Worm Breeder's Gazette 10(1): 62
These abstracts should not be cited in bibliographies. Material contained herein should be treated as personal communication and should be cited as such only with the consent of the author.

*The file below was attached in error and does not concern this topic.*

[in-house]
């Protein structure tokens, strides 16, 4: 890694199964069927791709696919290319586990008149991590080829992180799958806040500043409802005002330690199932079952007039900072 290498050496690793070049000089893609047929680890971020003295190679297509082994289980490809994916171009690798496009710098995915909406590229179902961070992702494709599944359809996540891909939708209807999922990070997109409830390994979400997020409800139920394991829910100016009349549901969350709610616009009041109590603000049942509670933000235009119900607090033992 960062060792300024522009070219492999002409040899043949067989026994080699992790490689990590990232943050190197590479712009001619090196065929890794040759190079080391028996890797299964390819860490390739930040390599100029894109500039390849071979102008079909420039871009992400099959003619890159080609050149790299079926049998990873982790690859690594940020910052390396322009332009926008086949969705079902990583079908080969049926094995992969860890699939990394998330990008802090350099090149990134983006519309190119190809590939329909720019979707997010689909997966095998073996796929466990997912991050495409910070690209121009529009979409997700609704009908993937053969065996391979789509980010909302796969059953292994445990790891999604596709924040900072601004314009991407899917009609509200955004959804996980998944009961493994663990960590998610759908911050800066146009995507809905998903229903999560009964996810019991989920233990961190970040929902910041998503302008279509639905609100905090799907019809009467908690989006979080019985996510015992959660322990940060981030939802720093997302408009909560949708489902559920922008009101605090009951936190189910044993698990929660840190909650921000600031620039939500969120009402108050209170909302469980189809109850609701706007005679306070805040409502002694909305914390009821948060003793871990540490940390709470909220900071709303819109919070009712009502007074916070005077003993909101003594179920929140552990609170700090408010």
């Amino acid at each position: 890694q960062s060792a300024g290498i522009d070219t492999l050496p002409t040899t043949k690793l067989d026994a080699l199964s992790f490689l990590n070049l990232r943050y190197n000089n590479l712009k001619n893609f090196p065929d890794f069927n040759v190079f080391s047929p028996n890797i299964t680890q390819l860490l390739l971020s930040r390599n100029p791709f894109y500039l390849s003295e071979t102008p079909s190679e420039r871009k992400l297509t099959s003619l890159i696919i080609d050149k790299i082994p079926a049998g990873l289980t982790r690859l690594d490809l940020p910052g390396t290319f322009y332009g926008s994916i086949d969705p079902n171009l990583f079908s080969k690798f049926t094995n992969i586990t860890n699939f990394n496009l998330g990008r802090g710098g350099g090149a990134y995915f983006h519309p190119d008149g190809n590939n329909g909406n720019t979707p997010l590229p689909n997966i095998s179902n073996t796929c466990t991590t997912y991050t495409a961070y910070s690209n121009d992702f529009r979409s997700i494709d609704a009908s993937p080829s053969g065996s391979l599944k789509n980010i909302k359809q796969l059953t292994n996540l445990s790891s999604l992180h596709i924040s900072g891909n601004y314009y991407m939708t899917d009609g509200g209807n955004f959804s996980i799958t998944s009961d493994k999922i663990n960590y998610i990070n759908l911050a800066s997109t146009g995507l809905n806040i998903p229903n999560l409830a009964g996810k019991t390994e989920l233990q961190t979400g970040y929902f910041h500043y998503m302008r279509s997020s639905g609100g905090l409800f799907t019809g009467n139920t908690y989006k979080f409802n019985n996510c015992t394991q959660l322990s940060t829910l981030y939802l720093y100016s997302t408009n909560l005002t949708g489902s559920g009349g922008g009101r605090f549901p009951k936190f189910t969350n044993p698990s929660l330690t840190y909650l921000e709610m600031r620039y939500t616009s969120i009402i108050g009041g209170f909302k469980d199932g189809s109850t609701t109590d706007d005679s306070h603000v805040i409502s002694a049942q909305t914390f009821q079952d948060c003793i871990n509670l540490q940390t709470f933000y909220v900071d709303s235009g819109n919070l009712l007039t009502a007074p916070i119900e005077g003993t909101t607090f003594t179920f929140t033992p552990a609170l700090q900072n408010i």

Madl and Herman (Genetics 93: 393-402, 1979) demonstrated that C. elegans is sensitive to slight differences in the balance between the number of X chromosomes and sets of autosomes (X/A ratio). Their experiments showed that 4A;3X animals (X/A=0.75) were fertile hermaphrodites, while 3A;2X worms (X/A=0.67) were normal males. Further, the presence of X duplications in such males resulted in hermaphroditization, the severity of which was proportional to the size of the duplication. These experiments led to the hypothesis that there are numerous sites (at least 4) on the X chromosome which are somehow 'counted' and compared to the number of autosomal sets during sex determination in the developing animal. To determine the nature and distribution of these X-linked sites, we have begun a series of microinjection experiments in which cloned pieces of the X chromosome are assayed for their ability to influence sex determination. Briefly, X-linked clones are injected into the mitotic gonad ( Stinchcomb et al., Banbury Report 20: 251-263, 1985) of 4A;4X hermaphrodites. These animals are mated to diploid (2A;1X) males carrying a small duplication of the X (mnDp8). In the absence of injected X chromosomal material, the duplication is sufficiently small that there is no effect on sexual development; the duplication appears to increase the sensitivity of the animal to the injected DNA, however. In the first experiments, a pool of DNA representing approximately 120 kilobases of the X was injected. Several of the injected worms produced broods which included no males among cross progeny. We inferred from this result that the males may have been pushed over the threshold from male to hermaphrodite development by the injected DNA. One plasmid, pCeA4, obtained from Mike Krause and containing part of the X-linked actin gene act-4 [See Figure 1] in pBR322, was selected for further study. Mosaic intersexes and abnormal males are observed among the 3A;2X progeny of worms injected with this plasmid. Abnormal males are those in which some sexually dimorphic characteristics are poorly developed, e.g. incomplete gonads and poorly developed tails. By contrast, mosaic intersexes possess normal or nearly normal characteristics of both sexes, typically an almost normal male tail and body morphology and a hermaphrodite gonad, often containing embryos and occasionally a vulva. The two classes occur with approximately equal frequencies and represent one-sixth to one-tenth of the 3A;2X cross progeny. In control experiments, injection of either pBR322 alone or a clone of the autosomal act-3 gene led to neither abnormal males or intersexes among over 100 2X;3A progeny. We conclude that the X-linked DNA in pCeA4 contains a sequence (or sequences) which is recognized as being X-linked and therefore influences the assessment of the X/A ratio. Since more than 90% of the bases in the coding regions of act-3 and act-4 are identical and pCeA4 contains neither 5' nor 3' non-coding regions, the most likely candidate for the sequence(s) is within the introns, which are not conserved. We are currently attempting to define further the X-linked sequence involved by injecting the subclones of pCeA4 indicated in the figure. Preliminary results rule out the plasmid containing the two small introns and implicate the regions containing part of the large intron. In addition, we are extending our studies to examine other X-linked genes such as myo-2 to determine the frequency and sequence conservation of other hermaphroditizing sites on the X-chromosome.